Using Mohs surgery as an end point, the investigators documented a 49% reduction in the number of participants who received Mohs surgery for BCCs and keratinocyte carcinomas in the 5-FU group compared with controls, at least during the first year following application of the active cream.

Table. Keratinocyte Carcinomas (KCs) Treated With Mohs Surgery Over the Trial

Period 5-FU Control Cream Relative Risk Reduction
KCs Treated With Mohs Surgery      
Year 1 20 41 0.72
Overall study period 153 149 1.07
Participants With ≥1 KCs Treated With Mohs Surgery      
Year 1 16 31 0.51
Overall study period 101 92 1.09
BCCs Treated With Mohs Surgery      
Year 1 17 36 0.56
Overall study period 120 118 1.04
Participants With ≥1 BCCs Treated With Mohs Surgery      
Year 1 14 27 0.51
Overall study period 87 79 1.09


The 5-FU cream is associated with some adverse effects (AEs), including erythema, which occurred in more than 90% of the participants in the active treatment group.

Twenty-one percent of participants in the active treatment arm also rated the AEs they experienced as "severe" 6 months after starting treatment; 40% of them rated the AEs as "moderate."

In contrast, more than three quarters of control patients reported no AEs at the 6-month assessment point.

On the other hand, 87% of veterans who received the 5-FU cream indicated they would be willing to treat themselves again if the cream was proven to reduce future skin cancers.

Indeed, the investigators suggest that given the waning effectiveness of the cream in protecting patients against future SCCs after 1 year, it would be "reasonable" to consider repeat treatment every year to reduce the need for Mohs surgery for recurrent SCCs in high-risk populations.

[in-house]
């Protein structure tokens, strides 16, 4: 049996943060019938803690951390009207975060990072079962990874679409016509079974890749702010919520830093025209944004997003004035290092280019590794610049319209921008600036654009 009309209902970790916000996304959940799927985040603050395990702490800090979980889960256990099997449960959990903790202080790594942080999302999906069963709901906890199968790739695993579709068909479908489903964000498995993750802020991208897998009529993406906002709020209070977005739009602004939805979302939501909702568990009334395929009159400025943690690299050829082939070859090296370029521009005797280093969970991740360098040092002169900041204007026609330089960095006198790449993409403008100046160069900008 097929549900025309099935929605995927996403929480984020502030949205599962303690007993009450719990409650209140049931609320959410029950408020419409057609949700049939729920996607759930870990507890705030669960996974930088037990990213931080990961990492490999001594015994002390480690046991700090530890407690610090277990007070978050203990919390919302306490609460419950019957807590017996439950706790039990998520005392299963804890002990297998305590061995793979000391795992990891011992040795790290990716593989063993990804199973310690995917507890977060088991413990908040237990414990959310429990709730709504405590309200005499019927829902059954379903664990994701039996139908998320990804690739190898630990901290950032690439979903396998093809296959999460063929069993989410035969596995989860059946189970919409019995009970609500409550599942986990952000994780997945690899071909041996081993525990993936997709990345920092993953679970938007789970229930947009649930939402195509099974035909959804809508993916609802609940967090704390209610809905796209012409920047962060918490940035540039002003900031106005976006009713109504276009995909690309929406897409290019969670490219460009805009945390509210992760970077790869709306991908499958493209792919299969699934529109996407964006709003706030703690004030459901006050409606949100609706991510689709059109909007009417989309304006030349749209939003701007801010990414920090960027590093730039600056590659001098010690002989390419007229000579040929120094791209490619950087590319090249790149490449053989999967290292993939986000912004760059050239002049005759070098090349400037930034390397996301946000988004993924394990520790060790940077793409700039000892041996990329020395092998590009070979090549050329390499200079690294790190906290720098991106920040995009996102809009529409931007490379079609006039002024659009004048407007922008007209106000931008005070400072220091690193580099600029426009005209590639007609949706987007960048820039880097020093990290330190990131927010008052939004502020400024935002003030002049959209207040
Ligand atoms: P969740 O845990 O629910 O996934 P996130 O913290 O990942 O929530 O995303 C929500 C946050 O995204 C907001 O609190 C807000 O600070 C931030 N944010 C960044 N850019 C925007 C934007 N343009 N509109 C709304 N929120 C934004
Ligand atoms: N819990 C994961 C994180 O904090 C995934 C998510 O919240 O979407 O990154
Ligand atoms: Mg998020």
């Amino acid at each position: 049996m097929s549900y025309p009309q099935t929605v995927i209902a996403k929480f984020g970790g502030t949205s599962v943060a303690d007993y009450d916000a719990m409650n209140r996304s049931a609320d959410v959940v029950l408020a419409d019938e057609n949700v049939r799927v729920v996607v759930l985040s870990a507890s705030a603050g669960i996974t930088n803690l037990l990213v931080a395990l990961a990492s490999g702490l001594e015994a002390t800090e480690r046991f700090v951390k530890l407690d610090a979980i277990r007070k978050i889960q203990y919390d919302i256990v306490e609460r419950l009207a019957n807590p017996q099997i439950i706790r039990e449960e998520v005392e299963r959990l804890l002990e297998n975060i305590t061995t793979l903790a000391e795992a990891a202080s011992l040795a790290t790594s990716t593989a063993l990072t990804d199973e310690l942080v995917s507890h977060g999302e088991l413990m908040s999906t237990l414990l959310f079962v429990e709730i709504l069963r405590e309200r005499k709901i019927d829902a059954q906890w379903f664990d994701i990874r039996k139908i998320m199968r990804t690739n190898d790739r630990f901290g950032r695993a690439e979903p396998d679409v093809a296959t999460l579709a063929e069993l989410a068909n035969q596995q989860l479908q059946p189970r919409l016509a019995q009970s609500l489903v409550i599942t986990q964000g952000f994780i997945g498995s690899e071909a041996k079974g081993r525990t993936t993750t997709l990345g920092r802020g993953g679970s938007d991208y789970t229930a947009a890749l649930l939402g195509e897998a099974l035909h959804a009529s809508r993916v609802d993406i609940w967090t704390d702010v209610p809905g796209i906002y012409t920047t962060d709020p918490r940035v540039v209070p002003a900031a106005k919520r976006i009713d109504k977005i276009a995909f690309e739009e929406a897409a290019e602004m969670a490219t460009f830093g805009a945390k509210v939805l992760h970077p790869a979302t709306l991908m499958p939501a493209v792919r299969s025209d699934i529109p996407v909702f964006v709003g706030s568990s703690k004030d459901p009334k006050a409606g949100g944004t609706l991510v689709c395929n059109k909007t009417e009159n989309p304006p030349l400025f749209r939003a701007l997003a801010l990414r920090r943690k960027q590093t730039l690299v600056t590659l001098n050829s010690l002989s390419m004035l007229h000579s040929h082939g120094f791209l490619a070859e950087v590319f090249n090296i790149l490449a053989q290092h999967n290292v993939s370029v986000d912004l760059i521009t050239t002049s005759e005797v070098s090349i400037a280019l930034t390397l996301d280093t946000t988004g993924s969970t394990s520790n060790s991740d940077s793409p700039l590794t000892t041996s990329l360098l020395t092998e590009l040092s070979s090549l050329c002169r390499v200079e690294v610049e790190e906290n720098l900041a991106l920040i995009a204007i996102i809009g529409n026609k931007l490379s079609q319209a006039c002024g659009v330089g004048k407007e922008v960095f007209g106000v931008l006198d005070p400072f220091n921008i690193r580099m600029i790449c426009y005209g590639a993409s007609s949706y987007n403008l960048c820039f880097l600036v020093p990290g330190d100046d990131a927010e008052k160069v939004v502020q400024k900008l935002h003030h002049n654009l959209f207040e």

If we could take a big chunk out of the incidence of SCC, it would be a major public health benefit. Dr Martin Weinstock

"Squamous cell carcinomas are very, very common, so if we could take a big chunk out of the incidence of SCC, it would be a major public health benefit," Dr Weinstock concluded.

Asked by Medscape Medical News to comment on the study, David Leffell, MD, David Paige Smith Professor of Dermatology and Surgery, Yale School of Medicine, New Haven, Connecticut, pointed out that it is well known that 5-FU reduces the incidence of actinic keratoses, which are considered precursors to SCC, so "it is not surprising that there would be no effect on basal cell cancer," he said in an email.

"The real purpose of the study was to see if the use of a relatively inexpensive topical agent could reduce the number of cases of SCC that require Mohs surgery," Dr Leffell emphasized.

The fact that this cream did reduce the need for Mohs surgery in participants may be slightly confounded by the fact that the decision to use Mohs surgery to treat SCC always depends on the judgment of the referring physicians, so a reduction in this end point may not be as cut and dry as it might first appear, Dr Leffell suggested.

"In practice, repeat courses of 5-FU are needed to manage people with multiple actinic keratoses," Dr Leffell pointed out. He indicated that repeat courses of 5-FU may be needed to manage SCC as well.

"However, if the study findings are real, this approach could become a standard in the population at risk," Dr Leffell said.

The study was supported in part by the Cooperative Studies Program of the Office of Research and Development, US Department of Veterans Affairs. Dr Weinstock is employed by Brown Dermatology, Inc (Brown University Department of Dermatology's faculty practice) and has served as a consultant to AbbVie, Castle, and Celgene.

JAMA Dermatol. Published online January 3, 2018. Full text

For more from Medscape Oncology, follow us on Twitter: @MedscapeOnc


Comments on Medscape are moderated and should be professional in tone and on topic. You must declare any conflicts of interest related to your comments and responses. Please see our Commenting Guide for further information. We reserve the right to remove posts at our sole discretion.